Chad rivals bide time in Qatar as May national dialogue deadline looms

Chad rivals bide time in Qatar as May national dialogue deadline looms
As rival Chadian groups bide their time, Qatar's mediation envoy Mutlaq bin Majed Al-Qahtani is drawing up a plan to get discussions started.
3 min read
Negotiations have not proceeded between rebels and Mahamat Zene Cherif of Chad's transitional military council [RYAD KRAMDI/AFP/Getty-archive]

In the month since Chadian rebels and envoys of the military government started peace talks in Qatar, the two sides have prayed together most days but refused to face each other across the negotiating table.

With more than 250 opposition and government officials staying in two luxury hotels, the Gulf state is picking up a mounting bill for its mediation in the Central African nation.

The transitional military council's Foreign Minister Mahamat Zene Cherif has been seen in a Doha mosque next to members of the Front for Change and Concord in Chad (FACT), which Chad's long-time leader Idriss Deby Itno was killed in battle against one year ago.

"There is no personal issue. This is about the management of the country," said FACT spokesman Issa Ahmet, who takes part in the prayers.

Deby's army general son, Mahamat Idriss Deby Itno, seized power promising to hold a national dialogue in May and elections by the end of 2022.

The Doha talks began on 13 March to prepare for the dialogue, but many diplomats increasingly doubt the deadlines will be met.

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Cherif said the rival sides were waiting in a "cordial" atmosphere. "We have exchanges. We discuss our problems," he told AFP. The minister was optimistic that there would be an accord in Doha so that the national talks can go ahead.

"I cannot say who will sign it but the dialogue will go ahead," he added.

Long wait

During long hours in their hotel rooms, the rival groups wait to see a plan to get discussions started that is being drawn up by Qatar's mediation envoy Mutlaq bin Majed Al-Qahtani, a veteran of several tough assignments including getting the United States and Taliban to talk in Doha.

The opposition, already overloaded with more than 50 groups, varies between outright rebels based in isolated camps to unarmed political activists. Personal and political rivalries have made Al-Qahtani's job more difficult.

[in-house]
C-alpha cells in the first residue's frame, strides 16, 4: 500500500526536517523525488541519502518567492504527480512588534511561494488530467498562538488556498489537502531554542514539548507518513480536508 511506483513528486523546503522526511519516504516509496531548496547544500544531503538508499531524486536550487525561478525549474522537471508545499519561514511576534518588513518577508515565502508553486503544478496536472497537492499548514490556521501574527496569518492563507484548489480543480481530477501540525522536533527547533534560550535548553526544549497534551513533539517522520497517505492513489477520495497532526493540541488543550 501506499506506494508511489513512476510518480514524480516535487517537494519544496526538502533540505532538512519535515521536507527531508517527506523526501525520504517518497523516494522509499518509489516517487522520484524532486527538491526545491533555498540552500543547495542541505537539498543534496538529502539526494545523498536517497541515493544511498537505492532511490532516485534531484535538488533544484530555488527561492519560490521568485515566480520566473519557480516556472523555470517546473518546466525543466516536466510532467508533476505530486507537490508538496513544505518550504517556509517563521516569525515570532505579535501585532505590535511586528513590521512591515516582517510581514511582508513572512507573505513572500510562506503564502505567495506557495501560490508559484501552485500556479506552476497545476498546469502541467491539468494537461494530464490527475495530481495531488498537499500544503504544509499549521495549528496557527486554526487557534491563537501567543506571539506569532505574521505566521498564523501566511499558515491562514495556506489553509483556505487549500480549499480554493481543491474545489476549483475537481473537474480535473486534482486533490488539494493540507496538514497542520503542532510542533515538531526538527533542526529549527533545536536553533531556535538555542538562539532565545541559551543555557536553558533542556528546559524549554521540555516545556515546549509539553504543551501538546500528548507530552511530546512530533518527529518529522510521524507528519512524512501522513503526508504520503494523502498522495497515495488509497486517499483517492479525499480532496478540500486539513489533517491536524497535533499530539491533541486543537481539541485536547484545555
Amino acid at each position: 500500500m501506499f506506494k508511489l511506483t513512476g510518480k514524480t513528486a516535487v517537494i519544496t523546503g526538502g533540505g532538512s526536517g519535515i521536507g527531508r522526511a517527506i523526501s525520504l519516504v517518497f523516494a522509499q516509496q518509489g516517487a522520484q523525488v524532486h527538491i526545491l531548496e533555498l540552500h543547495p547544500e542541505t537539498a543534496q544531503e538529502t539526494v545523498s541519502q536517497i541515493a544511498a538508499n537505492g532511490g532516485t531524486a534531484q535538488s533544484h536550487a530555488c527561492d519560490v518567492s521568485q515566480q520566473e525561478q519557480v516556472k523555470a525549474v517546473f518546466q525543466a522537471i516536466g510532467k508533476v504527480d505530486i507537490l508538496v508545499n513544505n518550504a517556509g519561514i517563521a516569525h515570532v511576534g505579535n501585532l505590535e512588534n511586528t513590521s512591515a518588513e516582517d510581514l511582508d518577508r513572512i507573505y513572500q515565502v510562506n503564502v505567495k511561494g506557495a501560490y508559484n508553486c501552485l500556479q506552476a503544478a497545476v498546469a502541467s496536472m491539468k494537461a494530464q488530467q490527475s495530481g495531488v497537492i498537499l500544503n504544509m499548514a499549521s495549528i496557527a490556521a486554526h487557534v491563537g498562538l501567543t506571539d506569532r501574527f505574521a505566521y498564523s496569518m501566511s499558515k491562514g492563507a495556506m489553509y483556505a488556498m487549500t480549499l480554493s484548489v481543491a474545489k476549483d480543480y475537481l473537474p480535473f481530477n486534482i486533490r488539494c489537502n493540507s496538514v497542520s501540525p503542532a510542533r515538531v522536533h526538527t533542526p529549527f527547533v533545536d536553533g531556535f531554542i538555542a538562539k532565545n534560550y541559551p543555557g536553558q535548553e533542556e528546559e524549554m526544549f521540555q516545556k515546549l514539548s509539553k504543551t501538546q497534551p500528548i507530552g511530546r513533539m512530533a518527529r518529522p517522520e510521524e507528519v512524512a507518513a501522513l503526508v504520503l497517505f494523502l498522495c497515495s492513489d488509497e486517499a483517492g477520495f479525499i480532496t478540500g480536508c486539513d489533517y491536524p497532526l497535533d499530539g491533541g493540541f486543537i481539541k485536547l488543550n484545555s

"The differences between the movements - military and more classical political - mean that it is difficult to reconcile the different views," said Benjamin Auge, an Africa specialist with the French Institute of International Relations.

But all refuse to speak directly with the government. And many representatives told AFP they want guarantees for their safety if they return to N'Djamena for the national dialogue.

They are also demanding that Deby promise that he will not stand in the new elections.

Al-Qahtani has sought to reduce the number of participants while preparing a summary of their disparate demands. There is no indication when a report will be ready.

The government and opposition say they will wait. But the African Union, United Nations and other states in Africa are anxiously looking for progress.

"Chad is a key country that touches zones and countries already in a situation of fragility," said Auge, highlighting internal conflict and battles against militants in neighbouring Nigeria, Libya and Sudan.

France, the former colonial power, and the United States are closely watching events.

Robert Menendez, chair of the US Senate Foreign Relations Committee, has criticised the US administration's refusal to label Deby's takeover as a coup.

Menendez said in a letter to the administration that Deby's "failure" to rule himself out of the elections - as has occurred during transitions elsewhere in Africa - could "severely damage efforts to transition to democracy and civilian rule not only in Chad but also in Mali, Guinea, Burkina Faso, and Sudan".

The Chadian groups in Doha face an uncertain wait. "The national dialogue could be pushed back," said Auge. "For the moment, the Chad authorities are sticking to the date so that they do not poison the talks in Doha, that are already difficult."